Independent research by the Platinumseagulls Institute.
What songs from The Infamous weren't used in a 411? My best attempt* at figuring that out is above. While the musical supervision in many a 411 can fairly be described as "terrible at times," the video magazine did a lot of good things on the music front as well, such as banging Mobb Deep's second album into the heads and minds of 14 and 15-year-old kids in the Upper Midwest. 411 banged that album so hard into my memory that I'm a bit surprised only about half of the album ended up being used. Take the preludes out of the mix and you end up seven** out of a possible 13 songs being used.
Troubling inaccuracies on Skate Video Site's 411 10 page: http://t.co/sXrCNKHaYu— Mike Munzenrider (@mmunzenrider) January 25, 2014
"Troubling" jokiness aside, here's where the best effort comes in. Skatevideosite has been the go-to nerd trivia/bet ending place on the Internet for a bit, but having spent a little bit of time looking at 411 soundtrack listings on there, it isn't 100% accurate. The other longtime skate video database, Skim The Fat, is still lumbering along in zombie-mode nearly five years since it's last update. While it seems to my memory to be accurate, when there's information listed, it's still incomplete as well; updates and new listings are not to be expected.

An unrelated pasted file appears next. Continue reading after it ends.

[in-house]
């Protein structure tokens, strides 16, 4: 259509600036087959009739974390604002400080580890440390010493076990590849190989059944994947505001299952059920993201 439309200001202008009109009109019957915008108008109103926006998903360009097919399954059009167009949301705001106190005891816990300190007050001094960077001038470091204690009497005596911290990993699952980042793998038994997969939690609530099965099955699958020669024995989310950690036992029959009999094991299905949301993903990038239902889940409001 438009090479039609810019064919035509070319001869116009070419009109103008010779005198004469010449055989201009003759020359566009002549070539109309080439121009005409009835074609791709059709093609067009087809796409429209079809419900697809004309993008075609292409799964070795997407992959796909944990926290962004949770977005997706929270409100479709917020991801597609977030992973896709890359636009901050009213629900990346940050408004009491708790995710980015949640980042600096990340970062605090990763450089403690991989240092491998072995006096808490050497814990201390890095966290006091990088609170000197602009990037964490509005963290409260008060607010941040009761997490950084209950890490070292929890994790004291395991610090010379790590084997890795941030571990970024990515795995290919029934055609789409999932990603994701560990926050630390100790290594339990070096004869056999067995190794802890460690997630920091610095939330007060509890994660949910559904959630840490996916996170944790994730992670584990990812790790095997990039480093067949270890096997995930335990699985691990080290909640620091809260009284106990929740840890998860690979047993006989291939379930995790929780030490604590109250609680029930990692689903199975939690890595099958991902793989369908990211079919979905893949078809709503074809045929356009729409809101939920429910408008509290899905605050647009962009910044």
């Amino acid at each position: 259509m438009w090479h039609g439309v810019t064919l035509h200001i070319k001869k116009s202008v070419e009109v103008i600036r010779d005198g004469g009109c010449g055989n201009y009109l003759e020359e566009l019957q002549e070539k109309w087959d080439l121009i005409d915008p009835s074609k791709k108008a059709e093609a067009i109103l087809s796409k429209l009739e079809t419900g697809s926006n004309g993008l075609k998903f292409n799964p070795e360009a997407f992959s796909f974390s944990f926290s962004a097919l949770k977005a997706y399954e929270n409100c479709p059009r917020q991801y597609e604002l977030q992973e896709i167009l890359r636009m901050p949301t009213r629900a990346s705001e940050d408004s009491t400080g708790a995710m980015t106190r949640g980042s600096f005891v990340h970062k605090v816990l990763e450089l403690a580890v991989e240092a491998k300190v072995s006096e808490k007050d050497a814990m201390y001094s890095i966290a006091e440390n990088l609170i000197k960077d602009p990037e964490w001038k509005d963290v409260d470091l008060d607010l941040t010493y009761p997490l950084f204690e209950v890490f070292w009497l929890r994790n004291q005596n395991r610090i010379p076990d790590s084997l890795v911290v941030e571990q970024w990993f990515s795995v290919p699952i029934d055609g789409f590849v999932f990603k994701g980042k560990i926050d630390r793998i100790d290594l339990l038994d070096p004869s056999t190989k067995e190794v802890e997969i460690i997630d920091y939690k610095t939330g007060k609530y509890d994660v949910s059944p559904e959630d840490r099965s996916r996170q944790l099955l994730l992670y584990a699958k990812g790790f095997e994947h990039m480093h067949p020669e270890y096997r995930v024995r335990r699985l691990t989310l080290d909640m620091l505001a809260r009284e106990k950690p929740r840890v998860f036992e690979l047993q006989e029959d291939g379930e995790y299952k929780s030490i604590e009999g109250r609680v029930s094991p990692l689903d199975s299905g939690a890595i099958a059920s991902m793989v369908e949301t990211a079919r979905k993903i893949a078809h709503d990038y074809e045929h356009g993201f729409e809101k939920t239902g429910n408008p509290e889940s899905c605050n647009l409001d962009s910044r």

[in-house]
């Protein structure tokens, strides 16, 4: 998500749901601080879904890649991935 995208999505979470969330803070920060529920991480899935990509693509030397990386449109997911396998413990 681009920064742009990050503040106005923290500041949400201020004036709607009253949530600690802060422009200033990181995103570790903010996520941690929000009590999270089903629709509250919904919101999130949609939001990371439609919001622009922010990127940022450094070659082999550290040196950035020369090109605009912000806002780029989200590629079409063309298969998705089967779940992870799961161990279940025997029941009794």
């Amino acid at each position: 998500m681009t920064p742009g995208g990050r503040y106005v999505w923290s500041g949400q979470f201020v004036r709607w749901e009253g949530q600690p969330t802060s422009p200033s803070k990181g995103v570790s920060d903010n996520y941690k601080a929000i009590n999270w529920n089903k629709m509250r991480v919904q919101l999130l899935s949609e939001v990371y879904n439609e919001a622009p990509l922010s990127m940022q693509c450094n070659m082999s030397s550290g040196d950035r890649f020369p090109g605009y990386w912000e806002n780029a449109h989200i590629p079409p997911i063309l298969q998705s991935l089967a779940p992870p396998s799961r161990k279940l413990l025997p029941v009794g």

Not that long ago, Skately had a pretty good library and listing of 411s; that went away when Grind Media snatched up the rights to 411 and began posting them under the umbrella of the recently defunct Skateboarder Magazine (there was a pretty thorough scrubbing of 411 from Youtube at that point, in general). The Skateboarder reposting effort lasted less than a year (ending before Skateboarder ended), and resulted in the first seven issues of 411 being out there for pretty convenient consumption. It's likely that Grind Media (also parent of Transworld) still owns the rights to 411. It would be a service to us sad skateboard blogging class if they resurrected the resurrection of 411 and kept it going through TWS. The web content/traffic bump alone would probably be worth it. Then, maybe, I'd be able to put the question above to bed, since I'm pretty sure "The Start Of Your Ending" was used, too.
Update II: Evidently I haven't gone down the 411 rabbit-hole very recently: SkateTube is a Youtube channel that seems pretty complete on 411s through 30-ish issues and a bunch of other VHS skate vids.
On other things, it was a fairly heavy January weekend in terms of local skateboard goings on. Early returns say things went quite well and the kids were stoked. Ben Raemers is good and did moves that could easily leave one out in the cold--I had to.
**Can't say decisively that "Up North Trips" was used in a Kools ad but I know it was used IN an ad. There is a vivid memory of this.
Update: This TLDR podcast is worth listening to regarding the post above. It's titled "Hunting For Youtube's Saddest Comments" but it's ostensibly about songs and memory, which seems relevant here.